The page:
Keith Kelly of the New York Post reports some inauspicious news for the soon-to-be-spun-off Time Inc.
Kelly reports Time Warner is considering saddling the publishing spinoff with $1.5 billion worth of debt and a $90 million annual debt payment.
This is worse:
At the Monday management meeting, Time Inc. CEO Joe Ripp surprised some in attendance by insisting “debt is good,” according to insiders.
Chief Financial Officer Jeff Bairstow elaborated at the meeting that the company was “trying to find the right balance between long-term and short-term debt.”
That’s just baloney.
Debt can be good. If you’re a growing company, debt is good if you can borrow at, say, 4 percent, and return 10 percent. In that way it can spur growth without getting out of hand. Your increased revenue more than pays for your higher debt service.
But if you’re a declining company like Time Inc., debt is mostly bad—particularly if it’s money already spent. If Time was borrowing money to invest in new businesses or even to shore up existing ones, it would be risky but potentially worthwhile.
Taking on lots of existing debt, though, just sucks money out of the company and makes it that much more difficult to survive, much less thrive. If its existing debt that was taken on by other businesses, as it is here (see below), it’s basically looting.
Time’s revenue is falling sharply—last year it dropped 7 percent—and its operating income is falling even faster, down 29 percent last year. The declines have slowed considerably this year, but they’re still bad. In the first three quarters, Time’s revenue was down 3 percent and its operating income dropped 12 percent.
In 2012 a standalone Time Inc. would have had a debt-service coverage ratio of 4.7, assuming that $90 million debt service. This year, it would be 4.1. If Time’s operating profit continues falling at 12 percent a year, its debt-service ratio would drop below 2.5 by 2017—dangerously low.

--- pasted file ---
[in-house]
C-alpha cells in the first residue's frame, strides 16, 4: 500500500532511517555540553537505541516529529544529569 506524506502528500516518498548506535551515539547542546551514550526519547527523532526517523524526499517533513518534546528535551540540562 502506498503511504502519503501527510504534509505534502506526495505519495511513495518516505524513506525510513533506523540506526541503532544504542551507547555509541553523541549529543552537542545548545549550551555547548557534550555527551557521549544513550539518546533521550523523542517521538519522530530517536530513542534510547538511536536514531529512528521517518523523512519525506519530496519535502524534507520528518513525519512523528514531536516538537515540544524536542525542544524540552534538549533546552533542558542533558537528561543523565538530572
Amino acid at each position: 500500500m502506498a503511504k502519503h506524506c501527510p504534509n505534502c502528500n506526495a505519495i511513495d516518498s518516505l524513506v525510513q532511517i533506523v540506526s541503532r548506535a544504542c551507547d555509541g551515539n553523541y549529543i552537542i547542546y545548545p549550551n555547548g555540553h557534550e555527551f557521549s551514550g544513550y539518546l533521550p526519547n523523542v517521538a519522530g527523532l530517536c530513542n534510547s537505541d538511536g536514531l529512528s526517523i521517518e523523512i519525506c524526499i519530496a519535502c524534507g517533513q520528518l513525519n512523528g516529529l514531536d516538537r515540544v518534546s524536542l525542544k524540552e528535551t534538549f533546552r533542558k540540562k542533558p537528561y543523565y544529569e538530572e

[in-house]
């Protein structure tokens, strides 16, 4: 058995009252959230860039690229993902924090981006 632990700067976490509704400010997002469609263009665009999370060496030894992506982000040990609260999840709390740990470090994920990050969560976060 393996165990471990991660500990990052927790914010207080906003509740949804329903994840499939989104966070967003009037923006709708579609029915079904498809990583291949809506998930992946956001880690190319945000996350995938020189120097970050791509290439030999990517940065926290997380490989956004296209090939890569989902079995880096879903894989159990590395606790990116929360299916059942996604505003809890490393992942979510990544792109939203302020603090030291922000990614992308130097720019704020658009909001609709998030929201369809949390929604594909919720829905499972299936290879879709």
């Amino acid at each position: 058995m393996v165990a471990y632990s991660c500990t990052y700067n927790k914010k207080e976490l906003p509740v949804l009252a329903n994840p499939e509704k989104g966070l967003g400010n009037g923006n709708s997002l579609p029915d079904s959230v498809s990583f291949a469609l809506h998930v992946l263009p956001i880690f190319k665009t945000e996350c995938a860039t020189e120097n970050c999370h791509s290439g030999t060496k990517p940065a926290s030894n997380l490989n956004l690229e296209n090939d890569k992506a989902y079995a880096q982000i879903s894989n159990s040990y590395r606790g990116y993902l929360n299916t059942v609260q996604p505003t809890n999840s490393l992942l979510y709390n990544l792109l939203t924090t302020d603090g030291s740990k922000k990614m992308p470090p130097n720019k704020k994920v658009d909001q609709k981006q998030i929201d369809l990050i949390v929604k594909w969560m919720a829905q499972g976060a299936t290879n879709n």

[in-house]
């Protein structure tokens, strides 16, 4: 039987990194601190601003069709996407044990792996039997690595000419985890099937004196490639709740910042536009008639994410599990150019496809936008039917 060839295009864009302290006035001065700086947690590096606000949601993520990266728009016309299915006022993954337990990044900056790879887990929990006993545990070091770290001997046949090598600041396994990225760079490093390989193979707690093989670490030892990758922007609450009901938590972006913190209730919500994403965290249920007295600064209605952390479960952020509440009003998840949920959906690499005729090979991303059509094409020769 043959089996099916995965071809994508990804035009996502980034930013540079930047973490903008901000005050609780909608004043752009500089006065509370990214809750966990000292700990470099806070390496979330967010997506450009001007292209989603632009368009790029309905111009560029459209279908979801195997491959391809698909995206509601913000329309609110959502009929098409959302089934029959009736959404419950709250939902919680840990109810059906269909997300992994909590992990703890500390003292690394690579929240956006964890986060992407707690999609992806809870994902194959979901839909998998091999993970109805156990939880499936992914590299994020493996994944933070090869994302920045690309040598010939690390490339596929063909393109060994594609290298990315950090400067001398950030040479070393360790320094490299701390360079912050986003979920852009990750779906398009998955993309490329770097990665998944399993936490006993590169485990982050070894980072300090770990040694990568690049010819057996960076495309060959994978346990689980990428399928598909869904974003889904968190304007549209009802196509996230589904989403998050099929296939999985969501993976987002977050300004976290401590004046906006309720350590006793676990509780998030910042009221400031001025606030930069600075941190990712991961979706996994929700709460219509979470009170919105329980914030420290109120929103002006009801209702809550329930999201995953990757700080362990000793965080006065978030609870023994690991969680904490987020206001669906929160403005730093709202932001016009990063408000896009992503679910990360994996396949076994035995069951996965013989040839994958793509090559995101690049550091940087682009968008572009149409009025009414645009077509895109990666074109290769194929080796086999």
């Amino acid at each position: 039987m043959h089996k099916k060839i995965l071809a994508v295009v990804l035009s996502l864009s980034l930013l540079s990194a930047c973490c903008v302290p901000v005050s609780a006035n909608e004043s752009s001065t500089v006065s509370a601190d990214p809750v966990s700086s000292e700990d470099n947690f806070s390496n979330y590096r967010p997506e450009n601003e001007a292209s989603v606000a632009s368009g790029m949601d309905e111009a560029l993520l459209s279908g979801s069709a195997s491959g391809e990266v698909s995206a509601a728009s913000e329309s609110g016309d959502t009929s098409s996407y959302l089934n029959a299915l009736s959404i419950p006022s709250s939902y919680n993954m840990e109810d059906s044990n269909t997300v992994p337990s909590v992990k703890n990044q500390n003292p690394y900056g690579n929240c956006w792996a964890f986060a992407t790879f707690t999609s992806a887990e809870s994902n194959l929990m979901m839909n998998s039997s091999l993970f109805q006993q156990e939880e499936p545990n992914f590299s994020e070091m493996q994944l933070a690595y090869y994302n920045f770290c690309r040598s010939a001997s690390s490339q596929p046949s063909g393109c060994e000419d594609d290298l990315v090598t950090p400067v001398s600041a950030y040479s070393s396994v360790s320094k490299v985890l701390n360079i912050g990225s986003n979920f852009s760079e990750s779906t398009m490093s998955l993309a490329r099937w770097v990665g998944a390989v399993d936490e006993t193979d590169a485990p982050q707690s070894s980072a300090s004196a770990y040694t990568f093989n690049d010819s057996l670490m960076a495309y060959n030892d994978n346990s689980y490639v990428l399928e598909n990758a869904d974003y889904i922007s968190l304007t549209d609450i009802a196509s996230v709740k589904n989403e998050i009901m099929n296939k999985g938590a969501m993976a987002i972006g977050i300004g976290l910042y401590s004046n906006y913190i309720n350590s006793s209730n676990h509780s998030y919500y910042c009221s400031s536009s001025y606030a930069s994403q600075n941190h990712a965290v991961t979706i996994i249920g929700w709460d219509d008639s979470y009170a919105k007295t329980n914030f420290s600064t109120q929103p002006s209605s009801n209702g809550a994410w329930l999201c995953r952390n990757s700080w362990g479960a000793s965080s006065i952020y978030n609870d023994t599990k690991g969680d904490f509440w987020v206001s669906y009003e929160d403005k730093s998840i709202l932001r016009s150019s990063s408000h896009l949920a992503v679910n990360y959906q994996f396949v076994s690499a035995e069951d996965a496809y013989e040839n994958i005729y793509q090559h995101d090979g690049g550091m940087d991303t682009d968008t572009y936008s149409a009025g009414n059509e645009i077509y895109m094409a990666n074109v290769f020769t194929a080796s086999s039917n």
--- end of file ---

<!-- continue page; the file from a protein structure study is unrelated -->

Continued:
Back in late March, when Carol Loomis, the Hall of Fame financial editor at Fortune, was a keynote speaker at a Time Inc. alumni club gathering, she said that she felt “a debt level of $500 million to $1 billion was manageable.”
She said a debt level of $2 billion would be ” problematic.”
A $1.5 billion level seems to fall somewhere between “manageable” and “problematic.”
As Fortune and Time Inc. employee Dan Primack noted in a very good piece last month, Time Inc. itself has just $36 million of debt. Time Warner would be dumping a billion and a half dollars in debt from other parts of the company onto the part least able to handle it.
If Time Warner loads up Time Inc. with $1.5 billion in debt (or even a half-billion dollars) it will be using private-equity-style financial engineering to milk its publishing assets—the foundation of the entire company, by the way—on the way down. If it’s actually interested in the future health of its publishing business, it will give Time Inc. far less debt and let its cashflow-rich businesses handle a slightly higher debt load.
Don’t bet on the latter, particularly since Time Warner has pledged that the spun-off Time Inc. “will have substantial indebtedness.”
That’s a crying shame, particularly since a fair (yes, I said it) spinoff would be essentially debt-free. Time Warner’s plan will ensure a far weaker Time Inc. and likely, before too many years, a bankrupt one.
Ryan Chittum is a former Wall Street Journal reporter, and deputy editor of The Audit, CJR's business section. If you see notable business journalism, give him a heads-up at firstname.lastname@example.org. Follow him on Twitter at @ryanchittum.
Tags: financial engineering, Jeff Bewkes, private equity, Time Inc., Time Warner